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SP0207 Evaluate the effectiveness of a body image personal development training for young people with arthritis
  1. C. Wright1,
  2. M. Karp2
  1. 1Family and Youth Work, Arthritis Care
  2. 2Independant training consultant, Belfast, United Kingdom


Background The impact of having arthritis can be extremely difficult for anyone but when you are young the impact can be devastating. In addition to chronic physical symptoms the condition can also affect the young person’s emotional well being, social development and educational attainment. Over the last few years Arthritis Care has been developing a body image personal development programme which enables young people with arthritis to explore issues around body image, self esteem, confidence, self awareness, decision making, relationships, personal values and attitudes.

Objectives The main objectives were: (a) to enhance young people’s personal development through building up self confidence and self-esteem. (b) to improve understanding of the challenges of having arthritis and how to deal with them (c) to recognise the importance of dealing with the psychosocial as well as medical aspects of arthritis (d) to decrease isolation (e) bring fun back into lives.

Methods Arthritis Care has been running this evolving programme for the last five years, running on average two per year with a cohort of 15 young people on each event. The training events were facilitated by a total of nine youth volunteers who all have arthritis and have undergone extensive skills and equality training carried out by an independent trainer. Recruitment of the participants was carried out by referrals from existing health professional contacts. Using pre and post course self evaluations all participants carried out individual assessment on a number of themes which were covered in the courses. The results were then compared.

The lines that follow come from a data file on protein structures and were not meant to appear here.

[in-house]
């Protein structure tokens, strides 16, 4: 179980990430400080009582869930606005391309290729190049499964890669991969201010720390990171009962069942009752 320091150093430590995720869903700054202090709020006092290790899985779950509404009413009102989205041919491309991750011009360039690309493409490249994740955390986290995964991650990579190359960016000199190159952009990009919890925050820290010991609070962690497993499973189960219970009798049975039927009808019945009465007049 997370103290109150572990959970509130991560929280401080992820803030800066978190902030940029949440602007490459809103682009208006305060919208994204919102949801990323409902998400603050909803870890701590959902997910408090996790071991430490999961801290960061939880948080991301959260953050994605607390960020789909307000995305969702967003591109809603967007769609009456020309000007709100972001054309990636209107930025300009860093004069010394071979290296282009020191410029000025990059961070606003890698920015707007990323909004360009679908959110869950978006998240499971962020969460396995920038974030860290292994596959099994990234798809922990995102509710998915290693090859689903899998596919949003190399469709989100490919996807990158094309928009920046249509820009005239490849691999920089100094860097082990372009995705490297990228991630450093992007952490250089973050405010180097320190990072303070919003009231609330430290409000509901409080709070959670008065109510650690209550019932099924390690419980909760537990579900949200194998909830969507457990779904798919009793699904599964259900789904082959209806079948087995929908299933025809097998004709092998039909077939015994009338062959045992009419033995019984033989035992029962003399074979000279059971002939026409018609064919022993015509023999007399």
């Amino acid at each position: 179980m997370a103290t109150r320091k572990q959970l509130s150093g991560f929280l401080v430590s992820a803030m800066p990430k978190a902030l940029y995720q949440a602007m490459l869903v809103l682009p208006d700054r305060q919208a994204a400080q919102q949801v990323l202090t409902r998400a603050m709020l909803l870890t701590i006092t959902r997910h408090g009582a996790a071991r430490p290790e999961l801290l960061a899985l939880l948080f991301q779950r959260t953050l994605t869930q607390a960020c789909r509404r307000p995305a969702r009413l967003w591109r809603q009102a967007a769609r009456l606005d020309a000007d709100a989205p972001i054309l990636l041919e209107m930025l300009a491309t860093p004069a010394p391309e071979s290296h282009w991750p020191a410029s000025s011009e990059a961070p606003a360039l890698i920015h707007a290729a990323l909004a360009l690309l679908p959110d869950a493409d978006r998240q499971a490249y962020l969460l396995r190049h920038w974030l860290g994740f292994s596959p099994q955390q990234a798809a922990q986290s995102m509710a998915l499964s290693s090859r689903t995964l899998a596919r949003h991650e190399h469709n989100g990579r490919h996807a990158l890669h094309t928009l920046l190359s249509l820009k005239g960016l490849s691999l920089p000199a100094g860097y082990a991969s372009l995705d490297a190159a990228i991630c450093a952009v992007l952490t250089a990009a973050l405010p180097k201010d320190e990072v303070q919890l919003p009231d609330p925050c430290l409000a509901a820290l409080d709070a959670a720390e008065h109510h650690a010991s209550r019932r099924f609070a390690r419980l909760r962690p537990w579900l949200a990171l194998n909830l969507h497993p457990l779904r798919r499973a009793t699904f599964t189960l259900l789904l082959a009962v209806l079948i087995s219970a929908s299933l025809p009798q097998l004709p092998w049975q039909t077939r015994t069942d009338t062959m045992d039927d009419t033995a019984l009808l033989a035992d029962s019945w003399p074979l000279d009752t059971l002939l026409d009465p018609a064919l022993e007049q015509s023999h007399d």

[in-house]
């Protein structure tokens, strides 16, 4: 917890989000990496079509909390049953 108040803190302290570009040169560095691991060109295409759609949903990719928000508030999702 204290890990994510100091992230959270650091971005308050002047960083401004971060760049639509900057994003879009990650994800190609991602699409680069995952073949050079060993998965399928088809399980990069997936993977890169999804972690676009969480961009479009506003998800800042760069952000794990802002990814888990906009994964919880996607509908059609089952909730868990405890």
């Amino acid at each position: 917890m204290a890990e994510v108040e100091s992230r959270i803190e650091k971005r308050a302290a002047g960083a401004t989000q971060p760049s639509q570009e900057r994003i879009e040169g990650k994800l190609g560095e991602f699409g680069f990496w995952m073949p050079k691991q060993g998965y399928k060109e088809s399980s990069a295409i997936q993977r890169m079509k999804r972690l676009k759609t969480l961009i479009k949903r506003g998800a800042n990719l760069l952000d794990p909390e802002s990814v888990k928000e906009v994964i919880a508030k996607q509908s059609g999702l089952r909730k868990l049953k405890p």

Results Qualitative results from pre and post course questionnaires showed that 100% of the course participants recorded increase in self confidence and feeling more positive about their arthritis and reduction in feelings of isolation. 97% of course participants recorded increased confidence in expressing feelings about the effects of arthritis to others and had a more positive outlook for the future. Many of the course participants also added very positive comments on the quality, content and delivery of the courses which have been captured in the evaluation reports.

Conclusion The emerging theme from the participants on all of the training courses was that there is a lot of work to be done on raising awareness and reducing stigma around young people with arthritis. Arthritis is traditionally seen as an older person’s condition. It is therefore essential that young people with arthritis are given the confidence and skills to contribute fully to change existing attitudes. Arthritis Care has already been delivering a range of residential and non residential training to young people aged between 12 and 25 years old with similar positive outcomes in Northern Ireland, Scotland and South England. The organisation is currently in the process of evaluating the most effective way of measuring the long term impact of such training

Disclosure of Interest None Declared

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